The Alberta government has abruptly dropped its legal attempt to stop an Edmonton-area mother from treating her young daughter's epileptic seizures with marijuana.
"I didn't think they had the proper evidence to fight something that was working," Lita Pawliw told reporters while holding her daughter Natalya, 4, outside the courthouse in Leduc, a bedroom community south of Edmonton.
As first reported by CBC News early Friday, Alberta's Child and Family Services applied to a court for a supervision order that would have essentially taken control of the child's medical treatment.
If the order had been granted, it would have prevented Pawliw from treating her daughter with the marijuana derivative. But it also could have forced the child back onto a regime of powerful prescription medications that Pawliw said didn't work and turned her daughter into a "zombie," who couldn't speak, hear or walk properly.
"I'm hoping that they realized that I was providing Natalya's best interest, that this is the best results that she has had," Pawliw said. "So why put a stop to it?"
Pawliw said the marijuana product, cannabidiol — a pill — had stopped the debilitating seizures Natalya had suffered since age four months. Cannabidiol contains no psychoactive ingredient and produces no psychological effect.
Pawliw and her lawyer, Brian Fish of Edmonton, were prepared to challenge the order but moments before they were to appear before a provincial court judge, a government lawyer summoned them into a meeting room.
When their turn in court came, the government lawyer, without explanation, told the judge the ministry was dropping its application.
The government had contended Pawliw was putting her child's health at risk because cannabidiol was an unproven alternative treatment. But it is legal and has been dispensed to people licensed by the province to use medicinal marijuana.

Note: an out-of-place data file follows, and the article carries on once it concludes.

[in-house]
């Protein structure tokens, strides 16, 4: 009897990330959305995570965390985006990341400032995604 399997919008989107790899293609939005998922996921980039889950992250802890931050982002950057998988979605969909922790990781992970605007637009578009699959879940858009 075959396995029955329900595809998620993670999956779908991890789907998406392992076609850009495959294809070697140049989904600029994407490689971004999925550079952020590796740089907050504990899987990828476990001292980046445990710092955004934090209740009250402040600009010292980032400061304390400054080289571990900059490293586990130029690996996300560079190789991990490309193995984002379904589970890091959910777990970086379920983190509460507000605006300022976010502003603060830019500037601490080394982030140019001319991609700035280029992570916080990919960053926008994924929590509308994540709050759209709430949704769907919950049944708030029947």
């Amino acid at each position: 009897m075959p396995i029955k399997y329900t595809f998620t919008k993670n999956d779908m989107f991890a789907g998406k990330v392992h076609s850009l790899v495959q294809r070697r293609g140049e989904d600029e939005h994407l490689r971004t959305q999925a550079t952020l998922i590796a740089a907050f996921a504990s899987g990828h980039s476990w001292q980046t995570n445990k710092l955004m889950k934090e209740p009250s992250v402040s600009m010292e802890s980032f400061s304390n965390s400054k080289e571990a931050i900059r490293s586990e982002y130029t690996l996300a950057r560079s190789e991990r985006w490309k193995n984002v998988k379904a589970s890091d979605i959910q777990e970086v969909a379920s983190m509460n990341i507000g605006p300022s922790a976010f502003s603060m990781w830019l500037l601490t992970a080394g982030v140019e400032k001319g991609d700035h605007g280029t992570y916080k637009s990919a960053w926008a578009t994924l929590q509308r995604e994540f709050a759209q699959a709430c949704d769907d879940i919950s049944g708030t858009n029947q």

Pawliw has applied for a licence for her daughter and expects to receive it soon.
"I hope this fight is over," Pawliw said. "And if not, we will be back. I will not back down from what my daughter needs, what thrives my daughter and what is giving her life."
In an emailed statement, the press secretary for Irfan Sabir, the minister responsible for Child and Family Services, said the ministry can't comment on specific cases. But she said the Human Services ministry is now working with Alberta Health Services on a protocol for dealing with situations where "family members and the medical team disagree about essential medical treatment and it is felt that formal child intervention may be required."
Fish told CBC News he assumes government lawyers decided Natalya's cannabidiol use was exempt, even though she did not have a prescription for the drug. Still, he worries that this might not be the last time the government is involved with the case.
"Cases with children are rarely ever over," he said.
Pawliw said her next challenge is to find a doctor willing to prescribe cannabidiol for her daughter.
"No doctor is willing to, or seems to be willing to, sign for a minor," she said. "Everybody takes a look at it like it is wrong and illegal and it's not."